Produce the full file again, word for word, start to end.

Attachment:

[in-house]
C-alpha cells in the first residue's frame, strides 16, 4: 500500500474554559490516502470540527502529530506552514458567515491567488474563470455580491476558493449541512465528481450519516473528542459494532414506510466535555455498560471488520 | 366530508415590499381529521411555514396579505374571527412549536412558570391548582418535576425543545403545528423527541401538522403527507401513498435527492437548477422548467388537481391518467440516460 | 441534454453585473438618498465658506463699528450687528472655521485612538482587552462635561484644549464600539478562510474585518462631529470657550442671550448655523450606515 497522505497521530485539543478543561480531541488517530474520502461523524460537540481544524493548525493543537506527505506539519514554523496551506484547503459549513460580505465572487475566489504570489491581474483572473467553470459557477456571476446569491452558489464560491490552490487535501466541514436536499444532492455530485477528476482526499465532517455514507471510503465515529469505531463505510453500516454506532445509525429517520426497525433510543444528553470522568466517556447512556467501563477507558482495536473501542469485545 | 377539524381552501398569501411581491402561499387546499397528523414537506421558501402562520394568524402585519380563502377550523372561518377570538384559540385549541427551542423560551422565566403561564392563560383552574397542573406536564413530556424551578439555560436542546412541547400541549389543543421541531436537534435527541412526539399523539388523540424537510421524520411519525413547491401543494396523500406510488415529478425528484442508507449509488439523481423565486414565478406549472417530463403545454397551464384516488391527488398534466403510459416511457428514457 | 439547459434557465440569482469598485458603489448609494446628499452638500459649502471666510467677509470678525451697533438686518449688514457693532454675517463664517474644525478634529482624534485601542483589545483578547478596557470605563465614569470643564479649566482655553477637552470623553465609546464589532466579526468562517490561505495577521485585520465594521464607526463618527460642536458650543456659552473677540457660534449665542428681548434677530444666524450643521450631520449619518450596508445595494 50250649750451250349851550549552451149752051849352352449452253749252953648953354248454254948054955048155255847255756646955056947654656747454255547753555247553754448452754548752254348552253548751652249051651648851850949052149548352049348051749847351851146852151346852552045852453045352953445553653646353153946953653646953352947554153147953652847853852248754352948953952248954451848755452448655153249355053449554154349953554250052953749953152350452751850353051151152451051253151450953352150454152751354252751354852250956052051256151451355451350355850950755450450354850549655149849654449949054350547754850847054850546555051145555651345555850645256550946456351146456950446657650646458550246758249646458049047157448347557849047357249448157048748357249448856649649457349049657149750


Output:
[in-house]
C-alpha cells in the first residue's frame, strides 16, 4: 500500500474554559490516502470540527502529530506552514458567515491567488474563470455580491476558493449541512465528481450519516473528542459494532414506510466535555455498560471488520 | 366530508415590499381529521411555514396579505374571527412549536412558570391548582418535576425543545403545528423527541401538522403527507401513498435527492437548477422548467388537481391518467440516460 | 441534454453585473438618498465658506463699528450687528472655521485612538482587552462635561484644549464600539478562510474585518462631529470657550442671550448655523450606515 497522505497521530485539543478543561480531541488517530474520502461523524460537540481544524493548525493543537506527505506539519514554523496551506484547503459549513460580505465572487475566489504570489491581474483572473467553470459557477456571476446569491452558489464560491490552490487535501466541514436536499444532492455530485477528476482526499465532517455514507471510503465515529469505531463505510453500516454506532445509525429517520426497525433510543444528553470522568466517556447512556467501563477507558482495536473501542469485545 | 377539524381552501398569501411581491402561499387546499397528523414537506421558501402562520394568524402585519380563502377550523372561518377570538384559540385549541427551542423560551422565566403561564392563560383552574397542573406536564413530556424551578439555560436542546412541547400541549389543543421541531436537534435527541412526539399523539388523540424537510421524520411519525413547491401543494396523500406510488415529478425528484442508507449509488439523481423565486414565478406549472417530463403545454397551464384516488391527488398534466403510459416511457428514457 | 439547459434557465440569482469598485458603489448609494446628499452638500459649502471666510467677509470678525451697533438686518449688514457693532454675517463664517474644525478634529482624534485601542483589545483578547478596557470605563465614569470643564479649566482655553477637552470623553465609546464589532466579526468562517490561505495577521485585520465594521464607526463618527460642536458650543456659552473677540457660534449665542428681548434677530444666524450643521450631520449619518450596508445595494 50250649750451250349851550549552451149752051849352352449452253749252953648953354248454254948054955048155255847255756646955056947654656747454255547753555247553754448452754548752254348552253548751652249051651648851850949052149548352049348051749847351851146852151346852552045852453045352953445553653646353153946953653646953352947554153147953652847853852248754352948953952248954451848755452448655153249355053449554154349953554250052953749953152350452751850353051151152451051253151450953352150454152751354252751354852250956052051256151451355451350355850950755450450354850549655149849654449949054350547754850847054850546555051145555651345555850645256550946456351146456950446657650646458550246758249646458049047157448347557849047357249448157048748357249448856649649457349049657149750